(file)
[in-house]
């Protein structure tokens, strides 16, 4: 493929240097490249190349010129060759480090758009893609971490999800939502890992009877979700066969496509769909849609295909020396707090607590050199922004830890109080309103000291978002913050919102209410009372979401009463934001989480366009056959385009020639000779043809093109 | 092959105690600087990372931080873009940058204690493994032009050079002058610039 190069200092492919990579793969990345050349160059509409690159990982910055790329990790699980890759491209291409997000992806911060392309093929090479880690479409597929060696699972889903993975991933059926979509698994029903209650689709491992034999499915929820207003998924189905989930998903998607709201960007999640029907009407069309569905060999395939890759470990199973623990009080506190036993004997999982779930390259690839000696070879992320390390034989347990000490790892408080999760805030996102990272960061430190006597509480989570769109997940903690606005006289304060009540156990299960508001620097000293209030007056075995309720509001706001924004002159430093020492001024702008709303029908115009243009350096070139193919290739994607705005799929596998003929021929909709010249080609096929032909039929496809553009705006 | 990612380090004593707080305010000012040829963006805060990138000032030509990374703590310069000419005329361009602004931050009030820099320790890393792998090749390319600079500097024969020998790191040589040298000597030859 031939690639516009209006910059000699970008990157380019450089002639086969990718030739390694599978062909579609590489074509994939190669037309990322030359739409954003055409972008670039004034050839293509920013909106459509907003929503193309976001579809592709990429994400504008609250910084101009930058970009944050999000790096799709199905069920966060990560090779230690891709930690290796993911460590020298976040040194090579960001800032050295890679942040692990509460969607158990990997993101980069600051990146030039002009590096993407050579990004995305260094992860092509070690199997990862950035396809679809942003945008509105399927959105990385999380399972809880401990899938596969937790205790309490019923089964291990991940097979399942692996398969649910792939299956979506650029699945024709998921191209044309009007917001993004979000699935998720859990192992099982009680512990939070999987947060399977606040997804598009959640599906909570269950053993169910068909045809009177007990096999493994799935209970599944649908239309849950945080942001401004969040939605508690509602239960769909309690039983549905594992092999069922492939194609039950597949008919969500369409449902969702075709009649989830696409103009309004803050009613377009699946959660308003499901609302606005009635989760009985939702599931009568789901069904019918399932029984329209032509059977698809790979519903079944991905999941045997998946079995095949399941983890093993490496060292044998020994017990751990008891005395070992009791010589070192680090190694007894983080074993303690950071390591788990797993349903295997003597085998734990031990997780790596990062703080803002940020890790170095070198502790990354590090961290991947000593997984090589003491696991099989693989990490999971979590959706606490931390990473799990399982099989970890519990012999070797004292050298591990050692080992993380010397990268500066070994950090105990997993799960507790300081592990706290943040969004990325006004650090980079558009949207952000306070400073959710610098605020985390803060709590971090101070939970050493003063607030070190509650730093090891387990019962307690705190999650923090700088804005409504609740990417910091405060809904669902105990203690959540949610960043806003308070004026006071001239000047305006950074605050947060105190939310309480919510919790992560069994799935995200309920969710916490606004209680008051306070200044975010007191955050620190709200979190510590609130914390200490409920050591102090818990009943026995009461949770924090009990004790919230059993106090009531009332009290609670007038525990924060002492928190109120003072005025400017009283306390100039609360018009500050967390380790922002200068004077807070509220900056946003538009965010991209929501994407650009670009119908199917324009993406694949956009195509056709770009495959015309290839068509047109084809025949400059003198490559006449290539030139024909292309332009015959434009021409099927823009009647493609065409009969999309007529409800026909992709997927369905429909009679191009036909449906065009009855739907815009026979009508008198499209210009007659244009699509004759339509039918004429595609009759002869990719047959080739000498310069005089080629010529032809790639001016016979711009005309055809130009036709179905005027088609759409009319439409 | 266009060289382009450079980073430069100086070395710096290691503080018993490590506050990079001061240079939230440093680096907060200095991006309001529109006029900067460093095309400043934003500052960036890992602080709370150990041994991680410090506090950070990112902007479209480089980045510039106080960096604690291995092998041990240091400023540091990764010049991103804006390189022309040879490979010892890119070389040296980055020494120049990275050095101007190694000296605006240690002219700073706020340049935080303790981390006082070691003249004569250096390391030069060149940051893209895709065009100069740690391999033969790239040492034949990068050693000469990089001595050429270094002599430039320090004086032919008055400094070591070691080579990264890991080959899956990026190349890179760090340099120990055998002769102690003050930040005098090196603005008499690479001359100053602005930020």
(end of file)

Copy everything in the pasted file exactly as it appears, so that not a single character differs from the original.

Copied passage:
[in-house]
């Protein structure tokens, strides 16, 4: 493929240097490249190349010129060759480090758009893609971490999800939502890992009877979700066969496509769909849609295909020396707090607590050199922004830890109080309103000291978002913050919102209410009372979401009463934001989480366009056959385009020639000779043809093109 | 092959105690600087990372931080873009940058204690493994032009050079002058610039 190069200092492919990579793969990345050349160059509409690159990982910055790329990790699980890759491209291409997000992806911060392309093929090479880690479409597929060696699972889903993975991933059926979509698994029903209650689709491992034999499915929820207003998924189905989930998903998607709201960007999640029907009407069309569905060999395939890759470990199973623990009080506190036993004997999982779930390259690839000696070879992320390390034989347990000490790892408080999760805030996102990272960061430190006597509480989570769109997940903690606005006289304060009540156990299960508001620097000293209030007056075995309720509001706001924004002159430093020492001024702008709303029908115009243009350096070139193919290739994607705005799929596998003929021929909709010249080609096929032909039929496809553009705006 | 990612380090004593707080305010000012040829963006805060990138000032030509990374703590310069000419005329361009602004931050009030820099320790890393792998090749390319600079500097024969020998790191040589040298000597030859 031939690639516009209006910059000699970008990157380019450089002639086969990718030739390694599978062909579609590489074509994939190669037309990322030359739409954003055409972008670039004034050839293509920013909106459509907003929503193309976001579809592709990429994400504008609250910084101009930058970009944050999000790096799709199905069920966060990560090779230690891709930690290796993911460590020298976040040194090579960001800032050295890679942040692990509460969607158990990997993101980069600051990146030039002009590096993407050579990004995305260094992860092509070690199997990862950035396809679809942003945008509105399927959105990385999380399972809880401990899938596969937790205790309490019923089964291990991940097979399942692996398969649910792939299956979506650029699945024709998921191209044309009007917001993004979000699935998720859990192992099982009680512990939070999987947060399977606040997804598009959640599906909570269950053993169910068909045809009177007990096999493994799935209970599944649908239309849950945080942001401004969040939605508690509602239960769909309690039983549905594992092999069922492939194609039950597949008919969500369409449902969702075709009649989830696409103009309004803050009613377009699946959660308003499901609302606005009635989760009985939702599931009568789901069904019918399932029984329209032509059977698809790979519903079944991905999941045997998946079995095949399941983890093993490496060292044998020994017990751990008891005395070992009791010589070192680090190694007894983080074993303690950071390591788990797993349903295997003597085998734990031990997780790596990062703080803002940020890790170095070198502790990354590090961290991947000593997984090589003491696991099989693989990490999971979590959706606490931390990473799990399982099989970890519990012999070797004292050298591990050692080992993380010397990268500066070994950090105990997993799960507790300081592990706290943040969004990325006004650090980079558009949207952000306070400073959710610098605020985390803060709590971090101070939970050493003063607030070190509650730093090891387990019962307690705190999650923090700088804005409504609740990417910091405060809904669902105990203690959540949610960043806003308070004026006071001239000047305006950074605050947060105190939310309480919510919790992560069994799935995200309920969710916490606004209680008051306070200044975010007191955050620190709200979190510590609130914390200490409920050591102090818990009943026995009461949770924090009990004790919230059993106090009531009332009290609670007038525990924060002492928190109120003072005025400017009283306390100039609360018009500050967390380790922002200068004077807070509220900056946003538009965010991209929501994407650009670009119908199917324009993406694949956009195509056709770009495959015309290839068509047109084809025949400059003198490559006449290539030139024909292309332009015959434009021409099927823009009647493609065409009969999309007529409800026909992709997927369905429909009679191009036909449906065009009855739907815009026979009508008198499209210009007659244009699509004759339509039918004429595609009759002869990719047959080739000498310069005089080629010529032809790639001016016979711009005309055809130009036709179905005027088609759409009319439409 | 266009060289382009450079980073430069100086070395710096290691503080018993490590506050990079001061240079939230440093680096907060200095991006309001529109006029900067460093095309400043934003500052960036890992602080709370150990041994991680410090506090950070990112902007479209480089980045510039106080960096604690291995092998041990240091400023540091990764010049991103804006390189022309040879490979010892890119070389040296980055020494120049990275050095101007190694000296605006240690002219700073706020340049935080303790981390006082070691003249004569250096390391030069060149940051893209895709065009100069740690391999033969790239040492034949990068050693000469990089001595050429270094002599430039320090004086032919008055400094070591070691080579990264890991080959899956990026190349890179760090340099120990055998002769102690003050930040005098090196603005008499690479001359100053602005930020």